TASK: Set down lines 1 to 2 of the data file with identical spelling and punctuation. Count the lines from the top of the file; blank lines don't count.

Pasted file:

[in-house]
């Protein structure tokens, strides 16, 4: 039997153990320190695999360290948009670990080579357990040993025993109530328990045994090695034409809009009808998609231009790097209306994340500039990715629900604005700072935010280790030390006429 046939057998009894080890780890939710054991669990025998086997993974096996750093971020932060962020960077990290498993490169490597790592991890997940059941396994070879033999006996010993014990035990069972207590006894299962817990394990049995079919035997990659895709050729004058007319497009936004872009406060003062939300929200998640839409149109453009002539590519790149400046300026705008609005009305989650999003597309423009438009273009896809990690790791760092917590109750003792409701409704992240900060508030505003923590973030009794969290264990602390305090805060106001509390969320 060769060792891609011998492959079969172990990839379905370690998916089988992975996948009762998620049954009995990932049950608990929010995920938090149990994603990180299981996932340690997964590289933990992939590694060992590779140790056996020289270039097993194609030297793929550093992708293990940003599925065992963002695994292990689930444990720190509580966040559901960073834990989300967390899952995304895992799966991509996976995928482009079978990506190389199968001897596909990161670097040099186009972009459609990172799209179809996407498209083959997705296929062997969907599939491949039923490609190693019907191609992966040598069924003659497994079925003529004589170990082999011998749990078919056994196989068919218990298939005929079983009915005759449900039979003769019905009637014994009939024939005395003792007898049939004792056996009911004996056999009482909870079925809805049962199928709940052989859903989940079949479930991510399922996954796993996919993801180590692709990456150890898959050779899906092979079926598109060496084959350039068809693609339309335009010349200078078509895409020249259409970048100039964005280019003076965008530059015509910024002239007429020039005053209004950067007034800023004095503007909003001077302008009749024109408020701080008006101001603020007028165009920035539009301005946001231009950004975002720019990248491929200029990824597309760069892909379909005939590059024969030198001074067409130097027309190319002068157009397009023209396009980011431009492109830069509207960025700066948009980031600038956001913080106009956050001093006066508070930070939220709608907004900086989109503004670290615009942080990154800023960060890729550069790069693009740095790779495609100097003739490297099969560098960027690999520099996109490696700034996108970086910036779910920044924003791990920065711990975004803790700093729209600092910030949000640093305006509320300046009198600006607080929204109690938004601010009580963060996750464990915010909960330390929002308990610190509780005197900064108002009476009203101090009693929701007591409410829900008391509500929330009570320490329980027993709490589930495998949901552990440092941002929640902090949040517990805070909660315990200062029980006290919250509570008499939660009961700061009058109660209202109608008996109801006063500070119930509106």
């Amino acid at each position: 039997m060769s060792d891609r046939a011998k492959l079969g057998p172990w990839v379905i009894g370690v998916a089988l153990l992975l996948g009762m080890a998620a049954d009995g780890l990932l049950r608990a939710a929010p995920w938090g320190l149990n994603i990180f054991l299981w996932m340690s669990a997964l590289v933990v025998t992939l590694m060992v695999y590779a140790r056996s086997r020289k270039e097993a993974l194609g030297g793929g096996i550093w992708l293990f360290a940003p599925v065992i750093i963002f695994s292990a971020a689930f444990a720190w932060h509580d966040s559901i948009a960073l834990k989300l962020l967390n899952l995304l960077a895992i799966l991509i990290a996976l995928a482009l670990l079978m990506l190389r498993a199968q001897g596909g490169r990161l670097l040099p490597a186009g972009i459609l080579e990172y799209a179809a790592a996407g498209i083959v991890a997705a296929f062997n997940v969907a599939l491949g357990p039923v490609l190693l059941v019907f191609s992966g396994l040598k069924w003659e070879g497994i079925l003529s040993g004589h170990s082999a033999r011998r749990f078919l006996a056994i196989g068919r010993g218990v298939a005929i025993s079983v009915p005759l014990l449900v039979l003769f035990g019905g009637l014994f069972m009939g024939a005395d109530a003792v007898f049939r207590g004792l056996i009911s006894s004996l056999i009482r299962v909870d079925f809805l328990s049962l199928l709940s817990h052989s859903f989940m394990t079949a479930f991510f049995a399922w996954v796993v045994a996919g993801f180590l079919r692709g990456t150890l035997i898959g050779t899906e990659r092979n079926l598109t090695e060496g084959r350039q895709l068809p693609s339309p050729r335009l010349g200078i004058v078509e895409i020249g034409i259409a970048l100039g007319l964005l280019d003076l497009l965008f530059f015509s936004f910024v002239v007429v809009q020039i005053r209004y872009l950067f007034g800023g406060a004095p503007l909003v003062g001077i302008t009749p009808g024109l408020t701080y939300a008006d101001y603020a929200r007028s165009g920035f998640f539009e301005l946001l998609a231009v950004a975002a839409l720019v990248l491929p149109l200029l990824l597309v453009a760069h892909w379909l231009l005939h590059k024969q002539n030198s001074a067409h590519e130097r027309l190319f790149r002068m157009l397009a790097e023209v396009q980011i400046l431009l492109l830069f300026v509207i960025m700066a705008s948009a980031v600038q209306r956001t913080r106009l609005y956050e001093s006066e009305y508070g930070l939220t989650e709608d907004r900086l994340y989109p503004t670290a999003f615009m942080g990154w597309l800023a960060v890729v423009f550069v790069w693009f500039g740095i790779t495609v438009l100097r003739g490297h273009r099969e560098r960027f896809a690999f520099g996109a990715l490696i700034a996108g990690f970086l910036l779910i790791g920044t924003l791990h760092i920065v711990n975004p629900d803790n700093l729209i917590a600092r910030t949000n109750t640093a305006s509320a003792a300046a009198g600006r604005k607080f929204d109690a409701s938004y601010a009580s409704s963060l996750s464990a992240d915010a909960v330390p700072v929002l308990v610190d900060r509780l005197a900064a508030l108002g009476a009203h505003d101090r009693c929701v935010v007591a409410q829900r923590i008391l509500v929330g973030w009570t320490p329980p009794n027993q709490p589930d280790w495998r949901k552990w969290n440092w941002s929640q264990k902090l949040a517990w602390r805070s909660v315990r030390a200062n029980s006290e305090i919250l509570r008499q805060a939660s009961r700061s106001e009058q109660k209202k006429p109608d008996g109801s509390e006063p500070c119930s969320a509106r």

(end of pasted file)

[in-house]
């Protein structure tokens, strides 16, 4: 039997153990320190695999360290948009670990080579357990040993025993109530328990045994090695034409809009009808998609231009790097209306994340500039990715629900604005700072935010280790030390006429 046939057998009894080890780890939710054991669990025998086997993974096996750093971020932060962020960077990290498993490169490597790592991890997940059941396994070879033999006996010993014990035990069972207590006894299962817990394990049995079919035997990659895709050729004058007319497009936004872009406060003062939300929200998640839409149109453009002539590519790149400046300026705008609005009305989650999003597309423009438009273009896809990690790791760092917590109750003792409701409704992240900060508030505003923590973030009794969290264990602390305090805060106001509390969320 060769060792891609011998492959079969172990990839379905370690998916089988992975996948009762998620049954009995990932049950608990929010995920938090149990994603990180299981996932340690997964590289933990992939590694060992590779140790056996020289270039097993194609030297793929550093992708293990940003599925065992963002695994292990689930444990720190509580966040559901960073834990989300967390899952995304895992799966991509996976995928482009079978990506190389199968001897596909990161670097040099186009972009459609990172799209179809996407498209083959997705296929062997969907599939491949039923490609190693019907191609992966040598069924003659497994079925003529004589170990082999011998749990078919056994196989068919218990298939005929079983009915005759449900039979003769019905009637014994009939024939005395003792007898049939004792056996009911004996056999009482909870079925809805049962199928709940052989859903989940079949479930991510399922996954796993996919993801180590692709990456150890898959050779899906092979079926598109060496084959350039068809693609339309335009010349200078078509895409020249259409970048100039964005280019003076965008530059015509910024002239007429020039005053209004950067007034800023004095503007909003001077302008009749024109408020701080008006101001603020007028165009920035539009301005946001231009950004975002720019990248491929200029990824597309760069892909379909005939590059024969030198001074067409130097027309190319002068157009397009023209396009980011431009492109830069509207960025700066948009980031600038956001913080106009956050001093006066508070930070939220709608907004900086989109503004670290615009942080990154800023960060890729550069790069693009740095790779495609100097003739490297099969560098960027690999520099996109490696700034996108970086910036779910920044924003791990920065711990975004803790700093729209600092910030949000640093305006509320300046009198600006607080929204109690938004601010009580963060996750464990915010909960330390929002308990610190509780005197900064108002009476009203101090009693929701007591409410829900008391509500929330009570320490329980027993709490589930495998949901552990440092941002929640902090949040517990805070909660315990200062029980006290919250509570008499939660009961700061009058109660209202109608008996109801006063500070119930509106």